Our client, Mr. D, formerly worked as an Audit Manager for a large, international heating and air conditioning manufacturer. In September 2013 a number of psychiatric issues, including PTSD, bipolar disorder and major depression forced Mr. D to stop working and submit his claim for disability benefits first under his employer’s short-term disability (STD) policy and then continuing under its long-term disability (LTD) policy. Both benefits were funded and administered by Prudential Insurance Company of America (Prudential). Mr. D’s LTD Policy had a 24 month maximum benefit limitation on psychiatric disabilities. Consequently, after 24 months of LTD benefits, Mr. D would continue to be considered totally disabled if he was unable to perform the material and substantial duties of his own regular occupation solely as a result of a physical sickness or injury, separate and independent of any ongoing psychiatric conditions from which he may suffer.
In March 2016, after paying Mr. D for 24 months based on his psychiatric conditions, Prudential denied continued LTD benefits on the basis that Mr. D he allegedly no longer met the policy definition of disability. Specifically, Prudential stated that his physical “restrictions and limitations [were] within the physical demands of [his] regular occupation.” After receiving the denial, Mr. D contacted Dell & Schaefer and discussed his case with Attorney Jay Symonds. Attorney Symonds identified several significant issues in Prudential’s denial letter and in the evidence it relied on and agreed to prepare and submit Mr. D’s ERISA appeal with the assistance of his appeal team.
The LTD appeal addressed all of Prudential’s short-comings and reasons for denial, with a special focus on the medical records on and around the date of Prudential’s denial and significant inconsistencies with its medical reviewer’s findings. In support of the appeal, Attorney Symonds submitted an Attending Physician’s Statement (APS) from Mr. D’s Infectious Disease physician – with whom he had treated for more than 13 years – as well as his Cardiologist – with whom he had treated with for more than 15 years. Both physicians stated unequivocally that Mr. D’s physical illnesses and ailments prevented him from performing the material and substantial duties of his regular “light capacity” occupation or, for that matter, any sedentary occupation. The appeal also points to the fact that, despite Mr. D’s many complex conditions and treating specialists, Prudential’s denial rested on a records review conducted by an in-house medical consultant with little clinical experience and board certified in Occupational Medicine. Finally, the appeal addressed the fact that Prudential made no attempt to determine whether Mr. D could actually perform his “regular occupation.” Rather it relied on a generic job description from Mr. D’s employer which was less than a single page and attempted to encompass the full scope of Mr. D’s “essential duties and responsibilities” in just nine (9) single sentence bullet points. And nowhere did it discuss or mention the physical requirements of Mr. D’s job. The appeal established that when compared to Mr. D’s actual duties and responsibilities, which were clearly quite intellectually complex, detail oriented and more physically demanding than simply “light” work, Prudential’s purported investigation was incomplete and unreasonable.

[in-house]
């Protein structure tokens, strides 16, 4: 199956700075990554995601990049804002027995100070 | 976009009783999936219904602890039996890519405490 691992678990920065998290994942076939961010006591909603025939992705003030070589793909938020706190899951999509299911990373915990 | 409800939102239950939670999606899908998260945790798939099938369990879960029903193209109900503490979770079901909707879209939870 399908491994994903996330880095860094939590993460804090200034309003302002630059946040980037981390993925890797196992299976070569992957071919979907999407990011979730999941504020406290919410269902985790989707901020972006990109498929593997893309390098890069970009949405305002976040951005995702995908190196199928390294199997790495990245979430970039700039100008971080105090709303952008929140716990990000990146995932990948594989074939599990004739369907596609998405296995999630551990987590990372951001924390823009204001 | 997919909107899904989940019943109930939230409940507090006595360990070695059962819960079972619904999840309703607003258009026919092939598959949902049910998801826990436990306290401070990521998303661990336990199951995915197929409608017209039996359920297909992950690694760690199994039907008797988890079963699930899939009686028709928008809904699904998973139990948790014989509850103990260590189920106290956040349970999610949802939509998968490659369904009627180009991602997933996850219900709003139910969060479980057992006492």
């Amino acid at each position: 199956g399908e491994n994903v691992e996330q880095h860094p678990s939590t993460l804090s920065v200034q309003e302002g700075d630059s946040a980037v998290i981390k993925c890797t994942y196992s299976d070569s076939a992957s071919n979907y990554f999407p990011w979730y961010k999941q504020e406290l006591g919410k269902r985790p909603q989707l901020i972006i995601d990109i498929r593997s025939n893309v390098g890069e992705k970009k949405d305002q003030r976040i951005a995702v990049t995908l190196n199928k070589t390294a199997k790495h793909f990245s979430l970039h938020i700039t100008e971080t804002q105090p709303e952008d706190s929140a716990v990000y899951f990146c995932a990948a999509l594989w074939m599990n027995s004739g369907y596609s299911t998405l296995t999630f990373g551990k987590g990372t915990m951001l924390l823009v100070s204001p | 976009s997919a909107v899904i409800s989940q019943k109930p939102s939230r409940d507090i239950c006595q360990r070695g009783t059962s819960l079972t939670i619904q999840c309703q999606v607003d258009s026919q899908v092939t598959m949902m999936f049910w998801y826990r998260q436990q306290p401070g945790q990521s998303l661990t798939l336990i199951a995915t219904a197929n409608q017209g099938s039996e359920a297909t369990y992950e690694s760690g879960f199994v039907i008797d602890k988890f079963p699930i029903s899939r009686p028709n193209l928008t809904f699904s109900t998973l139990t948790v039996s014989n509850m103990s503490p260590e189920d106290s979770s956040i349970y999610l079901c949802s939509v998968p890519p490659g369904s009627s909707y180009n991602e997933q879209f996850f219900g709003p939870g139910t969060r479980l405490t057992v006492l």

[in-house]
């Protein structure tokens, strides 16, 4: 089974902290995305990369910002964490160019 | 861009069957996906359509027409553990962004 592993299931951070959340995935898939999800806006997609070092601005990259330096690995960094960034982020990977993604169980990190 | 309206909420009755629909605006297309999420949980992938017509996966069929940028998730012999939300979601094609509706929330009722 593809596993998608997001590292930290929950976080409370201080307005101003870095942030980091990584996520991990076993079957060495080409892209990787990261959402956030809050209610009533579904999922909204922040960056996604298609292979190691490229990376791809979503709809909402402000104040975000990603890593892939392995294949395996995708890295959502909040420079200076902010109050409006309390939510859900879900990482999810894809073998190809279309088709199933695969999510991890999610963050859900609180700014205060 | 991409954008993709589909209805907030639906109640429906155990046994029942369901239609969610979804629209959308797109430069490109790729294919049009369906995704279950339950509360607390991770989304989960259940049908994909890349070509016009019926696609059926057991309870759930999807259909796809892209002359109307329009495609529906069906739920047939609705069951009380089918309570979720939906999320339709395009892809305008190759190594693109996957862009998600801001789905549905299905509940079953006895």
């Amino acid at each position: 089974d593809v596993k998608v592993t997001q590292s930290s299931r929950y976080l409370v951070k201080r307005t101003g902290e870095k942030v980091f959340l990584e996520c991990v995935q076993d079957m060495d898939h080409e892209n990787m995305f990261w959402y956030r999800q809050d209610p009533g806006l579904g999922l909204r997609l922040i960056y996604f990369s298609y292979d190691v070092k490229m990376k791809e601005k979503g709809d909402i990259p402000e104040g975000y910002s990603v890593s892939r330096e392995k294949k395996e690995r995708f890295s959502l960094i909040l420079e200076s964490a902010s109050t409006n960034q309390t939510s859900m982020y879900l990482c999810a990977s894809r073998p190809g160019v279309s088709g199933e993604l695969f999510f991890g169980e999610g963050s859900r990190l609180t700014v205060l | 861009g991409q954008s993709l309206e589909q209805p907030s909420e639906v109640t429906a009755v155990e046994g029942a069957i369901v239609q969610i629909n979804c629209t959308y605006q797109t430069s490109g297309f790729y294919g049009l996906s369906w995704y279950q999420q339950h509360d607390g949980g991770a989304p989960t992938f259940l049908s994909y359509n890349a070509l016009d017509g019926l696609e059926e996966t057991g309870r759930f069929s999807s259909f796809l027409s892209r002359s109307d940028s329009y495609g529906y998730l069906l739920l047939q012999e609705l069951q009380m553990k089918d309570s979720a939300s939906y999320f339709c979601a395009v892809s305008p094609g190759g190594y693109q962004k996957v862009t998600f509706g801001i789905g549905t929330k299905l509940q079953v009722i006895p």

Less than four (4) weeks later, and after reviewing the appeal and hundreds of pages of exhibits and medical records, Prudential overturned its decision to terminate benefits, paid full LTD back benefits and reinstated Ms. D’s LTD benefits. Attorney Symonds continues to represent our client to best ensure that Prudential will not terminate his benefits again.
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